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Governors Voice Common Health Care Themes

Health care issues were central in the governors' "state of the state" addresses this year, as states continue to grapple with increasing numbers of uninsured residents, rising health costs, and an economy facing recession. The following themes and plans emerged from a review of 26 governors' addresses given in January 2008. [1]

Expanding Coverage to Children: Several governors, including those from Arizona, Colorado, Georgia, Iowa, New York, and Vermont, discussed plans to expand access to SCHIP or make coverage more accessible for children in other ways, such as allowing them to be covered by their parents' health insurance up to age 25. Another initiative is the Arizona KidsShare program, which would allow parents to purchase coverage from the health plans that participate in KidsCare, the state's SCHIP program, at the same cost as SCHIP enrollees, but without any subsidy from the government.

Making Coverage Accessible for Small Business: Governors in Georgia, Iowa, Mississippi, and South Carolina discussed initiatives designed to make health coverage more affordable for small businesses to offer to their employees. Governor Purdue of Georgia, for example, announced that the state will invest $17 million in the Health Insurance Partnership program, which assists small businesses in purchasing insurance for their employees. In Iowa, Governor Culver expressed support for the development of purchasing pools to help small businesses and associations purchase coverage at more affordable large group prices. And in Mississippi, Governor Barber proposed the creation of a state health insurance exchange that would help small business employees purchase private coverage, using state funding for initial operating costs.

Universal Coverage: Over the past year, many states tried to move toward universal coverage, often as an extension of expanding coverage to children. This year, governors of Colorado, Maryland, Missouri, New Mexico, California, and Wisconsin reiterated the need to cement the work done last year—through commissions and task forces, economic modeling, stakeholder meetings, legislative proposals, and other efforts—and continue down this road.

Prevention, Wellness, and Disease Management: Many states continue to look toward disease prevention and management of chronic conditions as strategies to improve the health outcomes of their citizens and contain costs. Governors in Colorado, Delaware, Iowa, Nebraska, Rhode Island, and Vermont spoke of developing disease management programs, supporting smoking cessation initiatives, and battling obesity among adults and children.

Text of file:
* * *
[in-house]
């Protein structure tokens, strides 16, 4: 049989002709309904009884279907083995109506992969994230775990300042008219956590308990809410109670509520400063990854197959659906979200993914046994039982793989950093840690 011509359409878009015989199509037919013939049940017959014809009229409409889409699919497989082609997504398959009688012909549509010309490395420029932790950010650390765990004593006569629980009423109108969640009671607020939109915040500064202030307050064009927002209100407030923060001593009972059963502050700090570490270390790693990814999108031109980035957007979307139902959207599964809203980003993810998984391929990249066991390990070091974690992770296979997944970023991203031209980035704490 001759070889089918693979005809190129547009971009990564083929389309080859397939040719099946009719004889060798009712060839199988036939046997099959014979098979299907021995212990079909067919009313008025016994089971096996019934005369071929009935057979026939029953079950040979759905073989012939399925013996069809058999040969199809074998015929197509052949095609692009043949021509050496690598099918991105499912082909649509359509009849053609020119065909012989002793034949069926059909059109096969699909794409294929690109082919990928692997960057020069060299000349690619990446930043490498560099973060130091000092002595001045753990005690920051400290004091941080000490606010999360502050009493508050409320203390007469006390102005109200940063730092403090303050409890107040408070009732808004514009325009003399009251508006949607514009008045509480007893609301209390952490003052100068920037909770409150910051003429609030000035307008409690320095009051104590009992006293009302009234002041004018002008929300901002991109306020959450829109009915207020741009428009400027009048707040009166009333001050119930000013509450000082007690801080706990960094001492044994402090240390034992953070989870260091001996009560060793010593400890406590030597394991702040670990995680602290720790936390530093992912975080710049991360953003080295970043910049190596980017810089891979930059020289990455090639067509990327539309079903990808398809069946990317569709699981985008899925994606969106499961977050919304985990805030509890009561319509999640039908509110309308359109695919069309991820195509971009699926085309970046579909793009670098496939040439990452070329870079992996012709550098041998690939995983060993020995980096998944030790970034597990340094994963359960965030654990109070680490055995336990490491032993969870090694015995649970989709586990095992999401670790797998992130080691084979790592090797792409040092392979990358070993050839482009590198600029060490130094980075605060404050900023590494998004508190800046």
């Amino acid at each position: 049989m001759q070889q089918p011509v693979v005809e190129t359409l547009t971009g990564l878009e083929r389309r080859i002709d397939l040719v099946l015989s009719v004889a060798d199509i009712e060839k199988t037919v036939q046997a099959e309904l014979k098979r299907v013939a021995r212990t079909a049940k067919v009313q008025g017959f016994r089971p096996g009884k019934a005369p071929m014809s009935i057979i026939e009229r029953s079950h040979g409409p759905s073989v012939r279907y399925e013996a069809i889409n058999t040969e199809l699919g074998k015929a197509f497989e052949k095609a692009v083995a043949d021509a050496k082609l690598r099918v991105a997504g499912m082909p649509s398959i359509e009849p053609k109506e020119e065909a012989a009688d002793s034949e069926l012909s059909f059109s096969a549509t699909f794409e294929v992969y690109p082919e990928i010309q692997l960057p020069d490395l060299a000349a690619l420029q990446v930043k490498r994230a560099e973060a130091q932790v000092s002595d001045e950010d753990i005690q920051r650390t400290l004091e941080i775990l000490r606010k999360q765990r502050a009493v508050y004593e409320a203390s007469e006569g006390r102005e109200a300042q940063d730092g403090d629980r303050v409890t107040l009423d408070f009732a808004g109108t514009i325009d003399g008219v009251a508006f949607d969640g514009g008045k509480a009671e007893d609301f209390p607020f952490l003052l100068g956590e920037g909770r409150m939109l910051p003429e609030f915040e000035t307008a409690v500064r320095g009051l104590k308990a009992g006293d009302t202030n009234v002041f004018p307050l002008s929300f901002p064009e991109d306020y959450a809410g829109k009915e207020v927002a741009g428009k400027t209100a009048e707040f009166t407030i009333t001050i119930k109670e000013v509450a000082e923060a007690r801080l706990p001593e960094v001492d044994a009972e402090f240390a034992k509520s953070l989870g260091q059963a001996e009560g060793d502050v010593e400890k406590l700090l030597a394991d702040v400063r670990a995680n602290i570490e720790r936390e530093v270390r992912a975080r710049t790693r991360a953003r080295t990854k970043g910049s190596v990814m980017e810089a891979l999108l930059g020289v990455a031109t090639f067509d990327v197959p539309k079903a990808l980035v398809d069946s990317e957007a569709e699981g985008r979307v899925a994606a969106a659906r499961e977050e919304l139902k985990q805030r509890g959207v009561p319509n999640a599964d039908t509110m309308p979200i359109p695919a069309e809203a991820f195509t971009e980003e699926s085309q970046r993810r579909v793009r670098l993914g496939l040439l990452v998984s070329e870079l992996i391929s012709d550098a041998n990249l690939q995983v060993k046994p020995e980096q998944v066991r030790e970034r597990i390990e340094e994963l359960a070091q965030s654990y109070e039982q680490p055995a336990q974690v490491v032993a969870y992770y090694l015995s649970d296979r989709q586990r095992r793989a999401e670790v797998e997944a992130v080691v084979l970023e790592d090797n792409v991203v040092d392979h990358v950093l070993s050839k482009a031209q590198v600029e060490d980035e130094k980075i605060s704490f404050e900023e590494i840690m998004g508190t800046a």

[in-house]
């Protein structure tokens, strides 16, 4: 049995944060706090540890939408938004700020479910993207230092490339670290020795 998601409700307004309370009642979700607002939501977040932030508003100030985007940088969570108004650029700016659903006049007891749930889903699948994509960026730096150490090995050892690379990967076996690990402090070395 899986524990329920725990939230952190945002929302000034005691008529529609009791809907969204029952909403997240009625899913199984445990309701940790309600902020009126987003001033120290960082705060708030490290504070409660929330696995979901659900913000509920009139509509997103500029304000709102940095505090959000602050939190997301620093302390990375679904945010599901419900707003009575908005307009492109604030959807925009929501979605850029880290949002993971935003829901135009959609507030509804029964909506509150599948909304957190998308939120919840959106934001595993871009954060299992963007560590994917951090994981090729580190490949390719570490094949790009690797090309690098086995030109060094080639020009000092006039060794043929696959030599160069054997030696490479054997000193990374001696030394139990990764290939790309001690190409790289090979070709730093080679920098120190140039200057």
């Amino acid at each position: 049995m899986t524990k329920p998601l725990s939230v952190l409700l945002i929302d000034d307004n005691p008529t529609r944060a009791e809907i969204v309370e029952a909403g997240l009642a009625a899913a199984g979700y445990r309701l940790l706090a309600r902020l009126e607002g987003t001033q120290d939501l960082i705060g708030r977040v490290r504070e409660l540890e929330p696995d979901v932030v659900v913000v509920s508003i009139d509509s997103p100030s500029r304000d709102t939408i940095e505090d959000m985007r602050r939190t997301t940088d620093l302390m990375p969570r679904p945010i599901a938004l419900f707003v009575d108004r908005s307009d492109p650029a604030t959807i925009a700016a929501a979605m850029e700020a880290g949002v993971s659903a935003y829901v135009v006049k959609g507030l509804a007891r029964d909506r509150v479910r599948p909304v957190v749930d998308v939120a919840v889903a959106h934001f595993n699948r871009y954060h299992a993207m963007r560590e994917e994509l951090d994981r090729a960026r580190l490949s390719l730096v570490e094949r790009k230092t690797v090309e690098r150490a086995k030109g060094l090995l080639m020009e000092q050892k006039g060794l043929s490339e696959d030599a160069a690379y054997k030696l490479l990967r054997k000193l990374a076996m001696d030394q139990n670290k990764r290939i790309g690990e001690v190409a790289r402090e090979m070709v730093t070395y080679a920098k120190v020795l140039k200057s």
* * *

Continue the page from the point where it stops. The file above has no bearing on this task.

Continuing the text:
Health Information Technology: A number of states, including Idaho, Iowa, Maryland, Nebraska, New Mexico, New York, Rhode Island, Vermont, and Washington, plan to develop HIT systems to improve communication among providers and patients. For example, Governor Richardson of New Mexico discussed the need to shift from paper to electronic medical records within the context of reforms that would make the delivery system function more efficiently and improve access to coverage. Governor Gregoire of Washington urged legislators to approve an online database that would allow physicians and pharmacists to track patients' prescriptions in order to improve medication safety.

Access to Prescription Drugs: Several governors discussed initiatives to make prescription drugs more affordable and accessible for their constituents. Governor Manchin of West Virginia announced the creation of the WVRx program. Beginning in March, the program will provide free prescriptions to uninsured, employed individuals, using supplies donated by manufacturers. In Maine, Governor Baldacci proposed that a purchasing pool be created among three state employee groups, in order to leverage their purchasing power to lower prescription drug costs.

In addition to the above issues, governors spoke of reducing health disparities, reforming long-term care, and expanding public reporting of health care cost and quality information.

For More Information
See: The Governors Speak—2008: An Interim Report on the State-of-the-State Addresses of 25 Governors, National Governors Association Center for Best Practices, February 2008

[1] The states reviewed for this summary were: Alaska, Arizona, California, Colorado, Delaware, Georgia, Idaho, Iowa, Kentucky, Maine, Maryland, Massachusetts, Mississippi, Missouri, Nebraska, New Jersey, New Mexico, New York, Rhode Island, South Carolina, South Dakota, Vermont, Virginia, Washington, West Virginia, and Wisconsin.

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